4. Copper thickness

  • Relationship: Inversely proportional to impedance.
  • Control: Controlled through pattern electroplating or selecting base material copper foil.

5. Soldermask thickness

  • Relationship: Inversely proportional to impedance.
  • Control: Controlled through pattern electroplating or selecting base material copper foil.

Calculating PCB Impedance

There's no versatile formula for calculating PCB impedance. Calculating the impedance involves using specific formulas depending on the PCB configuration:

Microstrip Line

PCB impedance formula for a trace on the outer layer with a ground plane below:

microstrip line impedance

Stripline

PCB impedance formula for a trace embedded between two ground planes:

stripline impedance

Due to the complexity of the PCB impedance formulas, you can use simulation software like ANSYS HFSS for detailed impedance calculations based on 3D models. You can also use online calculators like the EEWeb Impedance Calculator for quick estimation.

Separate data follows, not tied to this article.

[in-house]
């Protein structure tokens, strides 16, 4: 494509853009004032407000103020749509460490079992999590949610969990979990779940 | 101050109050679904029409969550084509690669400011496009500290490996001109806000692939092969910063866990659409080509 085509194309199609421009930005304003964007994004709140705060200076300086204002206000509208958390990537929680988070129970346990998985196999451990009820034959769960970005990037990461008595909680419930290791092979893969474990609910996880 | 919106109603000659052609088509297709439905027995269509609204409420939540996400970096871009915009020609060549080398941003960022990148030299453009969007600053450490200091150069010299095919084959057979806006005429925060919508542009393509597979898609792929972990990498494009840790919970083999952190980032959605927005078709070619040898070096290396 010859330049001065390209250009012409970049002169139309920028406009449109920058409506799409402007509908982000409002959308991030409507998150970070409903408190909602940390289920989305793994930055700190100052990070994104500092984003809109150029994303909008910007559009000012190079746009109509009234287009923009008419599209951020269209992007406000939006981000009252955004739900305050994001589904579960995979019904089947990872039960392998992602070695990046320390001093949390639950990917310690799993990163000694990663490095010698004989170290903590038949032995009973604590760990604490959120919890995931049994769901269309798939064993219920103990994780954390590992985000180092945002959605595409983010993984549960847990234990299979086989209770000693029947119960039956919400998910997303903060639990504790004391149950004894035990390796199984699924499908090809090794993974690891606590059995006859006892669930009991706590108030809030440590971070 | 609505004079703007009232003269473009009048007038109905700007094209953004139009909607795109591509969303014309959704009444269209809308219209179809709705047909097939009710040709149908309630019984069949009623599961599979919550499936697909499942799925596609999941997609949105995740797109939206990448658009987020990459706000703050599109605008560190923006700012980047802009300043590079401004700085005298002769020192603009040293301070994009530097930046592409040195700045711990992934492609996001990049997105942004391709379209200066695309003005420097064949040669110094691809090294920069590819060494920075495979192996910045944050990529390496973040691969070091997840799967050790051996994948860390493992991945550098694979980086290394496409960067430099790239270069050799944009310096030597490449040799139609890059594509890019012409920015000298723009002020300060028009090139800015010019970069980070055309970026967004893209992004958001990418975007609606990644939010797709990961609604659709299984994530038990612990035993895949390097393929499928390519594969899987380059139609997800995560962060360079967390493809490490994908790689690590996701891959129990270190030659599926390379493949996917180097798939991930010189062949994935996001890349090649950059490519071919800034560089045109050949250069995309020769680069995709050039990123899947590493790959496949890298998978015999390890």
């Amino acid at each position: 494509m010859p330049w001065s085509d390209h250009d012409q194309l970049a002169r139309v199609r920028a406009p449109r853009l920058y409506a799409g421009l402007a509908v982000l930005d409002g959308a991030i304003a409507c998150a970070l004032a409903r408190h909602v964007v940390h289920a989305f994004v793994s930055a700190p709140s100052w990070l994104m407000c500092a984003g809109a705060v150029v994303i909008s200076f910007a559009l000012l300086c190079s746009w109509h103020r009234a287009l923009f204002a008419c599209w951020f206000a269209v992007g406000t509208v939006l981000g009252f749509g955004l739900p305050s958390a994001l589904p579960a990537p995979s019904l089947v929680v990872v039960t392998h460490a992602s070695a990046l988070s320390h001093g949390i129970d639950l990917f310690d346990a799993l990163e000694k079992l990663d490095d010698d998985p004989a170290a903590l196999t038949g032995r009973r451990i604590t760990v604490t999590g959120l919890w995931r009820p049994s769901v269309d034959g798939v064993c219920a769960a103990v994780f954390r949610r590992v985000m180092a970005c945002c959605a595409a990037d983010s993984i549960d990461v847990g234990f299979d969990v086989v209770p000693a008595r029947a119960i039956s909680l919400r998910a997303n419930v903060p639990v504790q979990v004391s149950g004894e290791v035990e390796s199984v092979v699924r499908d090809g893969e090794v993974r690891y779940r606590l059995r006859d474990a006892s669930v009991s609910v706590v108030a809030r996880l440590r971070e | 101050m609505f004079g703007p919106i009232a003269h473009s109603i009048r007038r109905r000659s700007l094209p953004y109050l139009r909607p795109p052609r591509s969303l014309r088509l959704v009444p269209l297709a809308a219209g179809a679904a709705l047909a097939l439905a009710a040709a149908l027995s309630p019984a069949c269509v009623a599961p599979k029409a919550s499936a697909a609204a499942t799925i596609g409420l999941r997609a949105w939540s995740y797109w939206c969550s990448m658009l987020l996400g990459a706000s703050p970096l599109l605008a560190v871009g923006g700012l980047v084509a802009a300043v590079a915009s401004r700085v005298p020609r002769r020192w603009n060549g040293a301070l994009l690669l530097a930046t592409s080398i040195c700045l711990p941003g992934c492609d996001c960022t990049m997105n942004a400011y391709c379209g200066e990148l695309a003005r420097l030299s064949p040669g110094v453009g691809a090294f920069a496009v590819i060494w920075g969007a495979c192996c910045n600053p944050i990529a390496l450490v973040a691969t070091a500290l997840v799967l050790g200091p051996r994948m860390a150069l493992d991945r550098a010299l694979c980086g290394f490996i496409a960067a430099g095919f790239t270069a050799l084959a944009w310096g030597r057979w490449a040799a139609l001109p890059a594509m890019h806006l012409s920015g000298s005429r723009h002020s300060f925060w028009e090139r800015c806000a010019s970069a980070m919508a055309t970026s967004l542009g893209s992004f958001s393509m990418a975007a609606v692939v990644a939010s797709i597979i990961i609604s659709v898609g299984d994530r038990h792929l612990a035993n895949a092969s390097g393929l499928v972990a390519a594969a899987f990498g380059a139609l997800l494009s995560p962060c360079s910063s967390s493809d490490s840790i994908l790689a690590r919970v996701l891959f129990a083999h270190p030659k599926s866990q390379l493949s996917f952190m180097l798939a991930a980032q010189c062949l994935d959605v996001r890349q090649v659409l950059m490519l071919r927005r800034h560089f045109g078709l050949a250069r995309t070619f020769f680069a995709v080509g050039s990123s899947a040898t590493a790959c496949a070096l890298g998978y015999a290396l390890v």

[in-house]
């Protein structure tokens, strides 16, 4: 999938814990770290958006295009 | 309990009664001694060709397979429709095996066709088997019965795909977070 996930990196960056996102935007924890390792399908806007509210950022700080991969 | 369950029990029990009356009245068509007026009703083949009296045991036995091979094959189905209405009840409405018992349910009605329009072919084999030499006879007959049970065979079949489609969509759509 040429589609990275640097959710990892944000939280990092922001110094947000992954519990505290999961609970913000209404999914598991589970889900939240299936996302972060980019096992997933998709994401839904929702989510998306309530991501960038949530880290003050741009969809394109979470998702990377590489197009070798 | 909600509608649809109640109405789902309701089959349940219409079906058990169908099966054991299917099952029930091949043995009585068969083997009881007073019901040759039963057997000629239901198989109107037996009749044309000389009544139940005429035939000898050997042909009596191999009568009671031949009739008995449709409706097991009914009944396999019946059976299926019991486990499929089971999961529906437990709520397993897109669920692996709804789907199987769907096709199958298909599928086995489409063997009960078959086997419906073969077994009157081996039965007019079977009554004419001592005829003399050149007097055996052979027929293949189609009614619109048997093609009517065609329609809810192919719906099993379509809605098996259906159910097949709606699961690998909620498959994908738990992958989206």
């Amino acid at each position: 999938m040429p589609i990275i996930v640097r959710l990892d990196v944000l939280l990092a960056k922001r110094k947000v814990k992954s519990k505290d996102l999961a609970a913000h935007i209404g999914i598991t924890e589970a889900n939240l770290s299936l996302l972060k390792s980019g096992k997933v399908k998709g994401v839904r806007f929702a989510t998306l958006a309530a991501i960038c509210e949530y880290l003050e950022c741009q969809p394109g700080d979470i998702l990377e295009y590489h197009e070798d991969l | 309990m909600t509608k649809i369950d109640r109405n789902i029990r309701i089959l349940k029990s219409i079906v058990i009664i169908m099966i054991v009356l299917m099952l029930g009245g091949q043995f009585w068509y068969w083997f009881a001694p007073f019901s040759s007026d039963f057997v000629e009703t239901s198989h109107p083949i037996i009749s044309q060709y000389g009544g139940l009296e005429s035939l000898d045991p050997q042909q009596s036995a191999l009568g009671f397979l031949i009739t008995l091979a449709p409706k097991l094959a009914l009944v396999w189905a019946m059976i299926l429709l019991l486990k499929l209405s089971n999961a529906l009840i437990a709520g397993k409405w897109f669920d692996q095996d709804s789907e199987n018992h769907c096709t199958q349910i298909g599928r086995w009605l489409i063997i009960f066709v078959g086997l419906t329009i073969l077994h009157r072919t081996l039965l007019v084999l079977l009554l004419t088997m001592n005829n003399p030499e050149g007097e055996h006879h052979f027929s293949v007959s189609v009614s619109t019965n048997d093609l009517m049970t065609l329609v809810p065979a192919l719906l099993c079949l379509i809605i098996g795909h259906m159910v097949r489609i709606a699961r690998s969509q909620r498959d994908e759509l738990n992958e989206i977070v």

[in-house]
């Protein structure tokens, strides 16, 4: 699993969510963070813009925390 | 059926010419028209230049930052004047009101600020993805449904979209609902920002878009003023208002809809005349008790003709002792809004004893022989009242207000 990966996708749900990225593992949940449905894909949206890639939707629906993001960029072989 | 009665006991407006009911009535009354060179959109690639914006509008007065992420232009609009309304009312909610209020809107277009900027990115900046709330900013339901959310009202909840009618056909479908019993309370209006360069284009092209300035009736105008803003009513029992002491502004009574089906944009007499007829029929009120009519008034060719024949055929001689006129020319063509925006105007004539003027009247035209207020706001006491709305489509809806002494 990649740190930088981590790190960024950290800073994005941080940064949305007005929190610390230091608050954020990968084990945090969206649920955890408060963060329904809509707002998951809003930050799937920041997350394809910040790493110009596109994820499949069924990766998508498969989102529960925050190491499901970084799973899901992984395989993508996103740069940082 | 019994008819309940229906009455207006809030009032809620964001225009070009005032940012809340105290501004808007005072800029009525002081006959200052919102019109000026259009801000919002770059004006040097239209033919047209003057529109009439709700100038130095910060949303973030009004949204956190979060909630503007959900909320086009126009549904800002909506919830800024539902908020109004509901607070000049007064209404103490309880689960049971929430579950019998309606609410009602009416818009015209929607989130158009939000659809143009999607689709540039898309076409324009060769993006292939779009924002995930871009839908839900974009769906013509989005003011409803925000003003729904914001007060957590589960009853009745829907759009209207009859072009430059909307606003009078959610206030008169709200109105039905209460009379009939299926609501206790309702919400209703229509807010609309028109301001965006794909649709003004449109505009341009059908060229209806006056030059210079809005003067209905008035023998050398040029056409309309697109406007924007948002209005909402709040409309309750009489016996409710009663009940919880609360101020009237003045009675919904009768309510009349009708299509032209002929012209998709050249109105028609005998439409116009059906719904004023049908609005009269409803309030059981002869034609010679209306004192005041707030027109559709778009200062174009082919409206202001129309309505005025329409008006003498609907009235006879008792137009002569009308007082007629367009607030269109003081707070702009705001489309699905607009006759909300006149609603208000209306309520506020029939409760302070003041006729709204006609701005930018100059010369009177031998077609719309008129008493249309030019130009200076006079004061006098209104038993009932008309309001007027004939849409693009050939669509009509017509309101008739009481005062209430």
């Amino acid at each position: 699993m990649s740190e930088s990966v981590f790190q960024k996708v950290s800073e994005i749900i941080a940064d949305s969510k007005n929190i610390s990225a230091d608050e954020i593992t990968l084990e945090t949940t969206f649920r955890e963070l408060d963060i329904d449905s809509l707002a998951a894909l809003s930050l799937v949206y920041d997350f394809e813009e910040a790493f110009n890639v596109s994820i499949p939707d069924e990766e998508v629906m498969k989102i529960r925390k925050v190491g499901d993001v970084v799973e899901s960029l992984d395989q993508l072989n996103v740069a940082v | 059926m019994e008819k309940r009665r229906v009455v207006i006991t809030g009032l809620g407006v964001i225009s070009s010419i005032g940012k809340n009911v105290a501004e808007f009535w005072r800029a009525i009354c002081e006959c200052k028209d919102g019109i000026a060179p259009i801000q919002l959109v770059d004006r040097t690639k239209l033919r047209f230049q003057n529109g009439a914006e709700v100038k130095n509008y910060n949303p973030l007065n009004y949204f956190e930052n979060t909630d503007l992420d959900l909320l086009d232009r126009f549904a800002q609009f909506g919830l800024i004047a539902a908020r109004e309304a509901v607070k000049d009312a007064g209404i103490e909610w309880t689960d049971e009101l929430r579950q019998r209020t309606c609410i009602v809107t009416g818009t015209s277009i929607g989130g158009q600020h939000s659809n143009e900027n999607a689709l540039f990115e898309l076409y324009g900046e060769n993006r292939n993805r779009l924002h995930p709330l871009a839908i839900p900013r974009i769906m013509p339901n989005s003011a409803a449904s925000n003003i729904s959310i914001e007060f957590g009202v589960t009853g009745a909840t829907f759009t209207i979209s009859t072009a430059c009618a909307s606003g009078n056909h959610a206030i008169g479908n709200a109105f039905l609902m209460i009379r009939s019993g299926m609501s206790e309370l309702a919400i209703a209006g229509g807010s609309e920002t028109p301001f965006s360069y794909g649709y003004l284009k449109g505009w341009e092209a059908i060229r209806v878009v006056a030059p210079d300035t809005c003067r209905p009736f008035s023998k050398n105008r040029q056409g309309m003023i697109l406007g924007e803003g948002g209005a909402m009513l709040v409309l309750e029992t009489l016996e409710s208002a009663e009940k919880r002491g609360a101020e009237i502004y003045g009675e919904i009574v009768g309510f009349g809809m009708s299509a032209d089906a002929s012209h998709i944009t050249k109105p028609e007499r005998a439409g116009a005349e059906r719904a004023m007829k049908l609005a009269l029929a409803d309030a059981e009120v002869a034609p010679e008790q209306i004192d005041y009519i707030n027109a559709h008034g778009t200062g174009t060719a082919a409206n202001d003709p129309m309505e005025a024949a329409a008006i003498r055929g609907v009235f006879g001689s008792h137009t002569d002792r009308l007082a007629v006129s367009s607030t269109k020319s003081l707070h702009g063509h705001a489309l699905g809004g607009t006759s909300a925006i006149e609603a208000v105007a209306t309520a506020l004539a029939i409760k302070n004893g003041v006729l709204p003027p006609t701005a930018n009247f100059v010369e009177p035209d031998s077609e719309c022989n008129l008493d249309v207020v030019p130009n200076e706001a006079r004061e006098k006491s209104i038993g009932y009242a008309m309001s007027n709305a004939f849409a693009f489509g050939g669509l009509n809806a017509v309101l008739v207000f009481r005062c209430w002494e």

Determining Trace Width for PCB Impedance Control

determining trace width

The trace width, dielectric height, and material properties define the characteristic impedance of the PCB. The manufacturer specifies parameters like dielectric material, its relative permittivity, and the height between layers, usually aiming for standard impedance values like 50 or 75 ohms.

For the desired impedance, trace width is calculated using tools like free impedance calculators. For example, for a 50-ohm impedance with a dielectric height of 0.2 mm and a relative permittivity of 4.6, the required trace width is about 0.3 mm.

Once the trace width is determined, it is implemented in PCB design tools like KiCad. For instance, in a GPS receiver project requiring a 50-ohm matched antenna input, all traces from the receiver to the SMA connector must be matched to 50 ohms. A ground plane on the first inner layer aids in impedance matching. Setting the trace width to 0.3 mm in the design tool and ensuring proper ground plane setup enables successful routing of impedance-controlled traces.

Conclusion

Controlled impedance design is manageable with an understanding of the principles and appropriate calculation tools. Ensuring a good match within acceptable tolerances guarantees reliable performance in RF and high-frequency circuits. If your PCB needs impedance control, work with PCBONLINE which offers free impedance design and DFM and one-stop electronics manufacturing.